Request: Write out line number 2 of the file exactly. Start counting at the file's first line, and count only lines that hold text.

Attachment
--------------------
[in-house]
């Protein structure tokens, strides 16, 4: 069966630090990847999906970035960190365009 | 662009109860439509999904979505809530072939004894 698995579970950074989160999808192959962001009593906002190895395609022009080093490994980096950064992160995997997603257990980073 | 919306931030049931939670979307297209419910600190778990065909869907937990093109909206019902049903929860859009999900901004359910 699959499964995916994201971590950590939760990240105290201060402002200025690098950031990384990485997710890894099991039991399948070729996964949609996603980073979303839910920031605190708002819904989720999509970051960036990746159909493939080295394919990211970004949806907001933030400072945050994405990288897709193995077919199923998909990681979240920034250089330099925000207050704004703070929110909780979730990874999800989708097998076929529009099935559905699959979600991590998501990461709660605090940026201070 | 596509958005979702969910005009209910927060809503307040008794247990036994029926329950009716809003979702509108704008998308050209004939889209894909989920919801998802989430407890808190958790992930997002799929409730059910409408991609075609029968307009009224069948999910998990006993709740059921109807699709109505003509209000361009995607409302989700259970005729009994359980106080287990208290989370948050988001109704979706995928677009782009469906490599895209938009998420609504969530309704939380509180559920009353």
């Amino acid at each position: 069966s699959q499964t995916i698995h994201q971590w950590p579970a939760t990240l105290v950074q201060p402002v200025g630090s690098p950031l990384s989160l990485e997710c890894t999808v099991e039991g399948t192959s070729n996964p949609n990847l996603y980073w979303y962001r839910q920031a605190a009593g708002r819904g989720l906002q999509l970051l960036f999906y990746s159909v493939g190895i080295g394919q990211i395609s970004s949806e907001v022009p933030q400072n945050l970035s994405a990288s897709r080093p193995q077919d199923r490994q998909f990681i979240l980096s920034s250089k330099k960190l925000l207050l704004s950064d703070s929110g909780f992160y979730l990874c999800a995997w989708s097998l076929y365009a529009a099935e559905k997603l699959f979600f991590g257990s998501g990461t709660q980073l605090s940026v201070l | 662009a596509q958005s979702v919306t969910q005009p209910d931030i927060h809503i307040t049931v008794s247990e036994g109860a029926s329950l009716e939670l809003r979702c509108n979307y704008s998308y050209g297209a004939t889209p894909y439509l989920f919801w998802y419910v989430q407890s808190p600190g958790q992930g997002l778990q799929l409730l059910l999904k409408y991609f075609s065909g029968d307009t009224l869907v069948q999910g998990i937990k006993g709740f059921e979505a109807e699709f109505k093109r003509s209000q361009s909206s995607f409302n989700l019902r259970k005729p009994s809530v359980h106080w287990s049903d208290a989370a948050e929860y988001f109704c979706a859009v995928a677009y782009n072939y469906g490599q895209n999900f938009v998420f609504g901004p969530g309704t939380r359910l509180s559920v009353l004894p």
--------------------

């Protein structure tokens, strides 16, 4: 069966630090990847999906970035960190365009 | 662009109860439509999904979505809530072939004894 698995579970950074989160999808192959962001009593906002190895395609022009080093490994980096950064992160995997997603257990980073 | 919306931030049931939670979307297209419910600190778990065909869907937990093109909206019902049903929860859009999900901004359910 699959499964995916994201971590950590939760990240105290201060402002200025690098950031990384990485997710890894099991039991399948070729996964949609996603980073979303839910920031605190708002819904989720999509970051960036990746159909493939080295394919990211970004949806907001933030400072945050994405990288897709193995077919199923998909990681979240920034250089330099925000207050704004703070929110909780979730990874999800989708097998076929529009099935559905699959979600991590998501990461709660605090940026201070 | 596509958005979702969910005009209910927060809503307040008794247990036994029926329950009716809003979702509108704008998308050209004939889209894909989920919801998802989430407890808190958790992930997002799929409730059910409408991609075609029968307009009224069948999910998990006993709740059921109807699709109505003509209000361009995607409302989700259970005729009994359980106080287990208290989370948050988001109704979706995928677009782009469906490599895209938009998420609504969530309704939380509180559920009353």